The limits and powers of the Fourth Amendment, which protect against unreasonable searches and seizures, are particularly important to individuals in criminal trials. In a recent case heard by the Supreme Court of the United States, Manuel v. City of Joliet, a majority of the court ruled that the Fourth Amendment is the proper basis by which a person can challenge a post-arrest detention
The Facts of the Case
The case of Manuel involves a man who was allegedly pulled from his motor vehicle by law enforcement. Law enforcement then allegedly beat the man and called him racial slurs before eventually arresting the man on a drug based the charge. A field test performed on the pills found in the man’s possession came back negative. The man also alleges that a technician at the police station performed another test on the pills which also resulted in negative findings. On the basis of law enforcement’s reports, a county judge ordered the man to be imprisoned and the man was not released for several weeks.
The Legal Case Involved
The case in question arose from a legal action that the man took two years after the events. This lawsuit alleges that the man’s civil rights were violated under several federal laws including the Fourth Amendment. The first court to hear these allegations responded by dismissing the man’s case under the applicable two-year statute of limitations. The two-year statute of limitations, the court found, barred the man’s lawsuit because it had been filed more than two years after the date of his initial arrest. The court in question also found that a detention occurring after lawful behavior by law enforcement could only be initiated under the due process clause and not the Fourth Amendment. The man then appealed this case to the United States Court of Appeals for the 7th Circuit, which affirmed the lower court’s decision.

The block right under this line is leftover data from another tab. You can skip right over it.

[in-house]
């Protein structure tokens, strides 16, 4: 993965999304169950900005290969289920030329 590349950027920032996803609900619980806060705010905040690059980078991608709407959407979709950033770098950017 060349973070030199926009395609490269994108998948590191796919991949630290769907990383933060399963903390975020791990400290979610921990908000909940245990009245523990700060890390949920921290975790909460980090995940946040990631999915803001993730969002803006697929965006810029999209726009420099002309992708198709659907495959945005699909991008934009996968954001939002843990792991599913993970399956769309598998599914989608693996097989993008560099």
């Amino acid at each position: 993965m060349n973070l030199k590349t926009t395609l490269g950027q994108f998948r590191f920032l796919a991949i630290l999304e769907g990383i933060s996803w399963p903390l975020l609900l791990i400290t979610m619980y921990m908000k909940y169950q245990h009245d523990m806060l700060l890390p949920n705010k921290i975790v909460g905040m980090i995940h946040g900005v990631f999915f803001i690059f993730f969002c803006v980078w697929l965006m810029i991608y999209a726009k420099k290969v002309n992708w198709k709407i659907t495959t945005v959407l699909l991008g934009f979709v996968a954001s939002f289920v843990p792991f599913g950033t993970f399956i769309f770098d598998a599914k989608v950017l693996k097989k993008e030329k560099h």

The Supreme Court’s Opinion
After the 7th Circuit’s decision, the Supreme Court of the United States heard the case and ruled that an unlawful pretrial detention can violate the Fourth Amendment. As a result, the court found that the Fourth Amendment can apply to activity that occurs both before and after the legal process in a criminal case. This statement by the Supreme Court has shed much light on this relationship between the Fourth Amendment and activity that occurs after a criminal is arrested. This recent decision has made it clear that is is against the law for law enforcement to detain an individual for a crime that law enforcement knows the individual did not commit.
Consult with a Knowledgeable Federal Criminal Defense Attorney
If you are arrested, interrogated or searched by law enforcement, the Fourth Amendment is one of the most important rights that you have. If you believe that your Fourth Amendment rights have been violated, it is wise to contact a skilled attorney who can help create a strong defense to make sure that your Constitutional rights are upheld. Do not hesitate to consult with the Federal Criminal Law Center today by contacting our law office at 404.633.3797 or completing our free convenient case evaluation form.